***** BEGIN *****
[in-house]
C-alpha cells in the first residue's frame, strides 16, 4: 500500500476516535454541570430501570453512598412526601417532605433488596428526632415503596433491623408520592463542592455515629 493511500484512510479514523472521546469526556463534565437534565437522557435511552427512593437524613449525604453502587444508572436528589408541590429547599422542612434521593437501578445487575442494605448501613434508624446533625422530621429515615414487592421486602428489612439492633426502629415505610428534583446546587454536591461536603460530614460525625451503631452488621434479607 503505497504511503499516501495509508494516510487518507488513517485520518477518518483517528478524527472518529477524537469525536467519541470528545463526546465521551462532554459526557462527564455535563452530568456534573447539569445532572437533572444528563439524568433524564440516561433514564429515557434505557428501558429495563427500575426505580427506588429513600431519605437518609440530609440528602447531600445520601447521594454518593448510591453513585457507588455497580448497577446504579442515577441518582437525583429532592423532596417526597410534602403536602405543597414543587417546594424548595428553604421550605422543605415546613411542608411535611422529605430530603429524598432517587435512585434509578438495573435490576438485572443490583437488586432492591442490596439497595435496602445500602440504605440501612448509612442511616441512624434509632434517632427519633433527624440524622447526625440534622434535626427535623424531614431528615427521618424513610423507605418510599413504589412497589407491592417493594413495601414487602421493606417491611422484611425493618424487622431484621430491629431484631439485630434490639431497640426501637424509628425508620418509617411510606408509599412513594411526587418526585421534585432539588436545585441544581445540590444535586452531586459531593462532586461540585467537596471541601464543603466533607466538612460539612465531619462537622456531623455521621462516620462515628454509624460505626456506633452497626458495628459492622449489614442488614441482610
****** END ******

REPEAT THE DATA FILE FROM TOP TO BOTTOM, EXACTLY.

[in-house]
C-alpha cells in the first residue's frame, strides 16, 4: 500500500476516535454541570430501570453512598412526601417532605433488596428526632415503596433491623408520592463542592455515629 493511500484512510479514523472521546469526556463534565437534565437522557435511552427512593437524613449525604453502587444508572436528589408541590429547599422542612434521593437501578445487575442494605448501613434508624446533625422530621429515615414487592421486602428489612439492633426502629415505610428534583446546587454536591461536603460530614460525625451503631452488621434479607 503505497504511503499516501495509508494516510487518507488513517485520518477518518483517528478524527472518529477524537469525536467519541470528545463526546465521551462532554459526557462527564455535563452530568456534573447539569445532572437533572444528563439524568433524564440516561433514564429515557434505557428501558429495563427500575426505580427506588429513600431519605437518609440530609440528602447531600445520601447521594454518593448510591453513585457507588455497580448497577446504579442515577441518582437525583429532592423532596417526597410534602403536602405543597414543587417546594424548595428553604421550605422543605415546613411542608411535611422529605430530603429524598432517587435512585434509578438495573435490576438485572443490583437488586432492591442490596439497595435496602445500602440504605440501612448509612442511616441512624434509632434517632427519633433527624440524622447526625440534622434535626427535623424531614431528615427521618424513610423507605418510599413504589412497589407491592417493594413495601414487602421493606417491611422484611425493618424487622431484621430491629431484631439485630434490639431497640426501637424509628425508620418509617411510606408509599412513594411526587418526585421534585432539588436545585441544581445540590444535586452531586459531593462532586461540585467537596471541601464543603466533607466538612460539612465531619462537622456531623455521621462516620462515628454509624460505626456506633452497626458495628459492622449489614442488614441482610